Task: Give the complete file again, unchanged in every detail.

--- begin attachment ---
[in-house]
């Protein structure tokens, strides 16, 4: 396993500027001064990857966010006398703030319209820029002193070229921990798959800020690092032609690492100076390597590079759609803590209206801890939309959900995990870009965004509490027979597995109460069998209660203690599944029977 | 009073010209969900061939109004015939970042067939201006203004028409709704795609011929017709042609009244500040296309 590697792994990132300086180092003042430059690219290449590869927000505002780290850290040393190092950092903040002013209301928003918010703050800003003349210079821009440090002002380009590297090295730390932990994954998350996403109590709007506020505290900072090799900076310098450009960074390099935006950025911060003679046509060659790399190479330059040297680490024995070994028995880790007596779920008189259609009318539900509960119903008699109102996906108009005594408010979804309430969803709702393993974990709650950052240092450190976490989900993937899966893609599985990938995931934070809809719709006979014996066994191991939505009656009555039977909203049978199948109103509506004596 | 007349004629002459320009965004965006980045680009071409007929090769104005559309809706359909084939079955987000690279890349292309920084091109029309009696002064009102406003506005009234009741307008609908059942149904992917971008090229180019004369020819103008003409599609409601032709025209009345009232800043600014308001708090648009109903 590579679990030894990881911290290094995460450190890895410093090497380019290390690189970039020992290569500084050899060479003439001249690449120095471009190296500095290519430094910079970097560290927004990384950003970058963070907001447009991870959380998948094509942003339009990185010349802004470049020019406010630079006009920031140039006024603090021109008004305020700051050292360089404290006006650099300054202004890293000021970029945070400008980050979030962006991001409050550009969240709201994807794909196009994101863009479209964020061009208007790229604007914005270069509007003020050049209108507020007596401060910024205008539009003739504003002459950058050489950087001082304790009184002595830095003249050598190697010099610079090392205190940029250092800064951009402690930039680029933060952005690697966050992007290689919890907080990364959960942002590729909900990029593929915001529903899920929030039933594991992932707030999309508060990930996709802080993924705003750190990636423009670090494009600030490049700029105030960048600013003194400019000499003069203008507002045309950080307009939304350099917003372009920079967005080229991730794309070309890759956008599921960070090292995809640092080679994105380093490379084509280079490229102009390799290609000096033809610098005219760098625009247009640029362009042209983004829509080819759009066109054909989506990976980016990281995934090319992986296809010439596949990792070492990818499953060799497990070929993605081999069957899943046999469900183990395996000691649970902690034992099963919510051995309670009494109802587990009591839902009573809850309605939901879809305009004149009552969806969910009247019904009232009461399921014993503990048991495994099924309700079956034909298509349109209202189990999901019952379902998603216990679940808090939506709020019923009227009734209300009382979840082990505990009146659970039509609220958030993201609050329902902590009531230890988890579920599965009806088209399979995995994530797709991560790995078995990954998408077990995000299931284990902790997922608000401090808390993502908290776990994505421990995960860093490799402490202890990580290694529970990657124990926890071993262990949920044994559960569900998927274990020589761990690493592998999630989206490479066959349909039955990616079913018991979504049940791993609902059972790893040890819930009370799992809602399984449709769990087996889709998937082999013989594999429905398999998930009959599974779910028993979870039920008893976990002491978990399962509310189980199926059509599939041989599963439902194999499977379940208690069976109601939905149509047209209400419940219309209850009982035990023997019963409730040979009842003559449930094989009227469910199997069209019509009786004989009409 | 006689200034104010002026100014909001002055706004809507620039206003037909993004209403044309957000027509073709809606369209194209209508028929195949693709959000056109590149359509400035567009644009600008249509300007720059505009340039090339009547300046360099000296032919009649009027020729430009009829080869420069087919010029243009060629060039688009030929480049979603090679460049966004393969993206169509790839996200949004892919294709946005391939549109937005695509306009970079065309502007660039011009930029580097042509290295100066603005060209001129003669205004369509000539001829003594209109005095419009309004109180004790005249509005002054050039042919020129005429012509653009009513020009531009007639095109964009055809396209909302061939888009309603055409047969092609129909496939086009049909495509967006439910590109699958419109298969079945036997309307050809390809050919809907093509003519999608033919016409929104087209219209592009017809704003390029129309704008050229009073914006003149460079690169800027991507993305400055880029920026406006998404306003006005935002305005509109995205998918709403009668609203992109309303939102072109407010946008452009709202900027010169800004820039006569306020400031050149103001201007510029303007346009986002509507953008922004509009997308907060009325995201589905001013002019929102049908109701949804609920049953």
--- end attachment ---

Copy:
[in-house]
């Protein structure tokens, strides 16, 4: 396993500027001064990857966010006398703030319209820029002193070229921990798959800020690092032609690492100076390597590079759609803590209206801890939309959900995990870009965004509490027979597995109460069998209660203690599944029977 | 009073010209969900061939109004015939970042067939201006203004028409709704795609011929017709042609009244500040296309 590697792994990132300086180092003042430059690219290449590869927000505002780290850290040393190092950092903040002013209301928003918010703050800003003349210079821009440090002002380009590297090295730390932990994954998350996403109590709007506020505290900072090799900076310098450009960074390099935006950025911060003679046509060659790399190479330059040297680490024995070994028995880790007596779920008189259609009318539900509960119903008699109102996906108009005594408010979804309430969803709702393993974990709650950052240092450190976490989900993937899966893609599985990938995931934070809809719709006979014996066994191991939505009656009555039977909203049978199948109103509506004596 | 007349004629002459320009965004965006980045680009071409007929090769104005559309809706359909084939079955987000690279890349292309920084091109029309009696002064009102406003506005009234009741307008609908059942149904992917971008090229180019004369020819103008003409599609409601032709025209009345009232800043600014308001708090648009109903 590579679990030894990881911290290094995460450190890895410093090497380019290390690189970039020992290569500084050899060479003439001249690449120095471009190296500095290519430094910079970097560290927004990384950003970058963070907001447009991870959380998948094509942003339009990185010349802004470049020019406010630079006009920031140039006024603090021109008004305020700051050292360089404290006006650099300054202004890293000021970029945070400008980050979030962006991001409050550009969240709201994807794909196009994101863009479209964020061009208007790229604007914005270069509007003020050049209108507020007596401060910024205008539009003739504003002459950058050489950087001082304790009184002595830095003249050598190697010099610079090392205190940029250092800064951009402690930039680029933060952005690697966050992007290689919890907080990364959960942002590729909900990029593929915001529903899920929030039933594991992932707030999309508060990930996709802080993924705003750190990636423009670090494009600030490049700029105030960048600013003194400019000499003069203008507002045309950080307009939304350099917003372009920079967005080229991730794309070309890759956008599921960070090292995809640092080679994105380093490379084509280079490229102009390799290609000096033809610098005219760098625009247009640029362009042209983004829509080819759009066109054909989506990976980016990281995934090319992986296809010439596949990792070492990818499953060799497990070929993605081999069957899943046999469900183990395996000691649970902690034992099963919510051995309670009494109802587990009591839902009573809850309605939901879809305009004149009552969806969910009247019904009232009461399921014993503990048991495994099924309700079956034909298509349109209202189990999901019952379902998603216990679940808090939506709020019923009227009734209300009382979840082990505990009146659970039509609220958030993201609050329902902590009531230890988890579920599965009806088209399979995995994530797709991560790995078995990954998408077990995000299931284990902790997922608000401090808390993502908290776990994505421990995960860093490799402490202890990580290694529970990657124990926890071993262990949920044994559960569900998927274990020589761990690493592998999630989206490479066959349909039955990616079913018991979504049940791993609902059972790893040890819930009370799992809602399984449709769990087996889709998937082999013989594999429905398999998930009959599974779910028993979870039920008893976990002491978990399962509310189980199926059509599939041989599963439902194999499977379940208690069976109601939905149509047209209400419940219309209850009982035990023997019963409730040979009842003559449930094989009227469910199997069209019509009786004989009409 | 006689200034104010002026100014909001002055706004809507620039206003037909993004209403044309957000027509073709809606369209194209209508028929195949693709959000056109590149359509400035567009644009600008249509300007720059505009340039090339009547300046360099000296032919009649009027020729430009009829080869420069087919010029243009060629060039688009030929480049979603090679460049966004393969993206169509790839996200949004892919294709946005391939549109937005695509306009970079065309502007660039011009930029580097042509290295100066603005060209001129003669205004369509000539001829003594209109005095419009309004109180004790005249509005002054050039042919020129005429012509653009009513020009531009007639095109964009055809396209909302061939888009309603055409047969092609129909496939086009049909495509967006439910590109699958419109298969079945036997309307050809390809050919809907093509003519999608033919016409929104087209219209592009017809704003390029129309704008050229009073914006003149460079690169800027991507993305400055880029920026406006998404306003006005935002305005509109995205998918709403009668609203992109309303939102072109407010946008452009709202900027010169800004820039006569306020400031050149103001201007510029303007346009986002509507953008922004509009997308907060009325995201589905001013002019929102049908109701949804609920049953």